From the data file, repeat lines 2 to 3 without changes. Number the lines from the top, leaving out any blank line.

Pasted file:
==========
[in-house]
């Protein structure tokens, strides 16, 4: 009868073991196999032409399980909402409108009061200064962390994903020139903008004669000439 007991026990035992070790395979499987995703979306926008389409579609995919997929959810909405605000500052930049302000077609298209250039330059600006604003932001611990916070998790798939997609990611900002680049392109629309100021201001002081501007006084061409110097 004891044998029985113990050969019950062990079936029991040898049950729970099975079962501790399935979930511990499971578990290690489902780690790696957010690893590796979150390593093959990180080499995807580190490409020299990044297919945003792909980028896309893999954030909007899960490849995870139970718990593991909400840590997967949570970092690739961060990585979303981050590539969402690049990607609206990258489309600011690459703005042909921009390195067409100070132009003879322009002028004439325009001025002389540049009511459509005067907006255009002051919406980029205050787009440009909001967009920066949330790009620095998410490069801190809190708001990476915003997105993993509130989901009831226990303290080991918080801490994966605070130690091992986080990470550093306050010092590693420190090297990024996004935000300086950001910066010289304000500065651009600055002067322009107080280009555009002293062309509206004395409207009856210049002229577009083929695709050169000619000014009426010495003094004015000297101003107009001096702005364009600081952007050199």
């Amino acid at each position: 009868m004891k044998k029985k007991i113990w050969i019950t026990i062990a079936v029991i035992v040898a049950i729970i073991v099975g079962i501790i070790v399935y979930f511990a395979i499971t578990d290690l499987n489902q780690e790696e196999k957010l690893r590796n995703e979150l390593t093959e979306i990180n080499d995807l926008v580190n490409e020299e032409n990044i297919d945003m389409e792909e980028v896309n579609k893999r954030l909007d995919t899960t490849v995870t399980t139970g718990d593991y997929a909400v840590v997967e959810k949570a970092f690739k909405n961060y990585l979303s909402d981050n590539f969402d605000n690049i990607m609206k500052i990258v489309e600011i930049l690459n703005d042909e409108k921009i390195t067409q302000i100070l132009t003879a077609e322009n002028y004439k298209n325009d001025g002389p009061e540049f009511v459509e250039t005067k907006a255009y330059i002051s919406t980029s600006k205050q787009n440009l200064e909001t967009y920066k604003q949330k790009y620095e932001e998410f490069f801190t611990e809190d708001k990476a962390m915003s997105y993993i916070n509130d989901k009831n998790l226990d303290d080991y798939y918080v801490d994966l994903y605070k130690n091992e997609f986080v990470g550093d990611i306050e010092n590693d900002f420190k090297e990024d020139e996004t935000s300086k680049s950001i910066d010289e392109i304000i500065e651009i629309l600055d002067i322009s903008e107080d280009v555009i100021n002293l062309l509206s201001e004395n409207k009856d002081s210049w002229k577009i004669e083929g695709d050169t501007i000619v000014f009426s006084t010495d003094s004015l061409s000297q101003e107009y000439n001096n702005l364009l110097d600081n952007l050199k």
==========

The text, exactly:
């Protein structure tokens, strides 16, 4: 009868073991196999032409399980909402409108009061200064962390994903020139903008004669000439 007991026990035992070790395979499987995703979306926008389409579609995919997929959810909405605000500052930049302000077609298209250039330059600006604003932001611990916070998790798939997609990611900002680049392109629309100021201001002081501007006084061409110097 004891044998029985113990050969019950062990079936029991040898049950729970099975079962501790399935979930511990499971578990290690489902780690790696957010690893590796979150390593093959990180080499995807580190490409020299990044297919945003792909980028896309893999954030909007899960490849995870139970718990593991909400840590997967949570970092690739961060990585979303981050590539969402690049990607609206990258489309600011690459703005042909921009390195067409100070132009003879322009002028004439325009001025002389540049009511459509005067907006255009002051919406980029205050787009440009909001967009920066949330790009620095998410490069801190809190708001990476915003997105993993509130989901009831226990303290080991918080801490994966605070130690091992986080990470550093306050010092590693420190090297990024996004935000300086950001910066010289304000500065651009600055002067322009107080280009555009002293062309509206004395409207009856210049002229577009083929695709050169000619000014009426010495003094004015000297101003107009001096702005364009600081952007050199």
């Amino acid at each position: 009868m004891k044998k029985k007991i113990w050969i019950t026990i062990a079936v029991i035992v040898a049950i729970i073991v099975g079962i501790i070790v399935y979930f511990a395979i499971t578990d290690l499987n489902q780690e790696e196999k957010l690893r590796n995703e979150l390593t093959e979306i990180n080499d995807l926008v580190n490409e020299e032409n990044i297919d945003m389409e792909e980028v896309n579609k893999r954030l909007d995919t899960t490849v995870t399980t139970g718990d593991y997929a909400v840590v997967e959810k949570a970092f690739k909405n961060y990585l979303s909402d981050n590539f969402d605000n690049i990607m609206k500052i990258v489309e600011i930049l690459n703005d042909e409108k921009i390195t067409q302000i100070l132009t003879a077609e322009n002028y004439k298209n325009d001025g002389p009061e540049f009511v459509e250039t005067k907006a255009y330059i002051s919406t980029s600006k205050q787009n440009l200064e909001t967009y920066k604003q949330k790009y620095e932001e998410f490069f801190t611990e809190d708001k990476a962390m915003s997105y993993i916070n509130d989901k009831n998790l226990d303290d080991y798939y918080v801490d994966l994903y605070k130690n091992e997609f986080v990470g550093d990611i306050e010092n590693d900002f420190k090297e990024d020139e996004t935000s300086k680049s950001i910066d010289e392109i304000i500065e651009i629309l600055d002067i322009s903008e107080d280009v555009i100021n002293l062309l509206s201001e004395n409207k009856d002081s210049w002229k577009i004669e083929g695709d050169t501007i000619v000014f009426s006084t010495d003094s004015l061409s000297q101003e107009y000439n001096n702005l364009l110097d600081n952007l050199k």